He was playing in a band in 1964 when he chanced to be heard by Svenne Hedlund, a member of the Hep Stars, who had been formed in 1963 and already recorded one single, but had also just lost their organist, Hasse Ostlund. Anderson joined the band in October of 1964 -- the lineup also featured Janne Frisk on guitar and vocals, Hedlund on lead vocals, Lelle Hegland on bass, and Christer Pettersson on drums. Soon after Andersson joined, the Hep Stars recorded four songs: Geoff Goddard's "Tribute to Buddy Holly," which had been a hit in England for Mike Berry in the early '60s; the Premiers' then-current hit "Farmer John," and "Cadillac" (not the Bo Diddley song), that helped transform their careers.
By the middle of 1965, after getting a break on Swedish television, "Tribute to Buddy Holly," "Farmer John," and "Cadillac" had each topped the Swedish radio charts. "Cadillac," "Farmer John," and a cover of Shel Talmy's "Bald Headed Woman" also reached number one on the sales charts, while "Tribute to Buddy Holly" got to number five, all in less than a year.
"Cadillac" was a good representative of the group's sound during this period, a piece of lusty, bluesy garage rock. dominated by an agonized lead vocal, somewhere between Gene Vincent at his most quiet and menacing and David Aguilar of the Chocolate Watchband doing his best anguished teen emoting, and some very prominent organ riffs by Andersson. The group sounded sort of like a Swedish Paul Revere & the Raiders with a little more lyricism than that comparison implies.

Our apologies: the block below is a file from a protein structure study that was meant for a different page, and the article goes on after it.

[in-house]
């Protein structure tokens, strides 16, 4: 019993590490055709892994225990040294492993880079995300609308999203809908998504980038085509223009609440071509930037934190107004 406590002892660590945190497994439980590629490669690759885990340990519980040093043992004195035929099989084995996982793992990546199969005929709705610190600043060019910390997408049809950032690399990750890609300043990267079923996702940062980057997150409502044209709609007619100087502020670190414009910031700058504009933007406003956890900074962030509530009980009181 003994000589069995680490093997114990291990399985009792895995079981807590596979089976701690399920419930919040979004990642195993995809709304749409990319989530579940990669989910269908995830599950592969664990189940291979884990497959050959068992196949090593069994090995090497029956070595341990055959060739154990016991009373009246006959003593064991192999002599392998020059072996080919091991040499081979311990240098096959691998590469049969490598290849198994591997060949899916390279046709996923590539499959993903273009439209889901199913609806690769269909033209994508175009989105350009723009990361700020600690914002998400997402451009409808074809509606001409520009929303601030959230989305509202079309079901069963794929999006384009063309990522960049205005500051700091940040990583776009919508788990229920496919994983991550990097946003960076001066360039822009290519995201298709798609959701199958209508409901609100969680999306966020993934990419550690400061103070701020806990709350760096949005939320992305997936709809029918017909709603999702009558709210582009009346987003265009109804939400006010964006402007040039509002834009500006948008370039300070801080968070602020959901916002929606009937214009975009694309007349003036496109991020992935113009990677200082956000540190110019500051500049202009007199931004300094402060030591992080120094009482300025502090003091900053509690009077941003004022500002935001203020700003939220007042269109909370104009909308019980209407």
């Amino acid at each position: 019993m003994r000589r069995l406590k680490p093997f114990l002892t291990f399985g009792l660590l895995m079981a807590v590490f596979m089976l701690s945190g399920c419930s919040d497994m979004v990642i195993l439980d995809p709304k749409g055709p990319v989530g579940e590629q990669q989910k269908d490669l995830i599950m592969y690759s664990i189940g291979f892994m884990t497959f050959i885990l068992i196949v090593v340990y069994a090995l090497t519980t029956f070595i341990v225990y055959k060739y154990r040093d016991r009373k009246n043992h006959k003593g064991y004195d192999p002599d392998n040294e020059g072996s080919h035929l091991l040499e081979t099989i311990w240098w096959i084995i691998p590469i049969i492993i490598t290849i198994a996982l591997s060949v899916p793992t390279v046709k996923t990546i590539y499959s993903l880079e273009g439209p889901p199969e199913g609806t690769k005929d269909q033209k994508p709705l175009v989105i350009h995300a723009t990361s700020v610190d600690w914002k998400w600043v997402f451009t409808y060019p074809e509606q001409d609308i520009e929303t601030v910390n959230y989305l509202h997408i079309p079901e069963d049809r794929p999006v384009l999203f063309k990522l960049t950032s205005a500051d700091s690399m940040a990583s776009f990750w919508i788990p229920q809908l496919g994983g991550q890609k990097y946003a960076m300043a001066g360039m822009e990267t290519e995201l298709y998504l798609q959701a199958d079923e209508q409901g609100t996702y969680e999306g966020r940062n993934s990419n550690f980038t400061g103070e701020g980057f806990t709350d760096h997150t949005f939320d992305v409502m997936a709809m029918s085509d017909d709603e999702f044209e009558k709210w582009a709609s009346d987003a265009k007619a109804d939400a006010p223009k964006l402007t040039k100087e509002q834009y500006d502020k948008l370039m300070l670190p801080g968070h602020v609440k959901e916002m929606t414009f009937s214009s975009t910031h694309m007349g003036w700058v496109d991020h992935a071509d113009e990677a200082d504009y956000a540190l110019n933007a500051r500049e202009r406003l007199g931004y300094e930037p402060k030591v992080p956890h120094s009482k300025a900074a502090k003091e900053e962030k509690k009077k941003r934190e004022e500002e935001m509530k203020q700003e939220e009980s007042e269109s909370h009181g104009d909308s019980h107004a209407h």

The group kept working, oblivious to the hole they'd put themselves in until they were hit with a bill for back taxes that drove them into bankruptcy. They soldiered on, the members working off their debts, and in the summer of 1968, there was a lineup change when Svenne Hedlund's fiancee Charlotte "Lotta" Walker joined as lead singer. The hits kept coming, though from 1968 onward the Hep Stars were no longer recording much rock music, preferring a softer MOR and folk-based style.
It was this change that led to the group's split. Andersson and Svenne and Lotta Hedlund wanted to keep moving in an MOR direction, while the rest of the band preferred going back into the rock 'n roll music with which they'd started out. Andersson, Hedlund, and Walker exited the line-up following the band's 1969 summer tour. The seeds that would spawn ABBA were already planted by that time -- Andersson met Anni-Frid Lyngstad during the Hep Stars' final weeks of performing, and their engagement, and his involvement with her music as producer of her new single (co-written by Andersson and Ulvaeus), followed soon after the Hep Stars split.
In more recent years, the Hep Stars have appeared as a reunited band (sans Andersson), and have made a serious effort at recording as well as performing in Sweden, where their music is still remembered by older audiences from the '60s. ABBA's success has seen to their reissue on CD, as well as to the international availability of their music.
Nothing more to say. Nice pop songs here and naturally fab four inspired.
SB1 Flac p1 & Flac p2 - mp3@320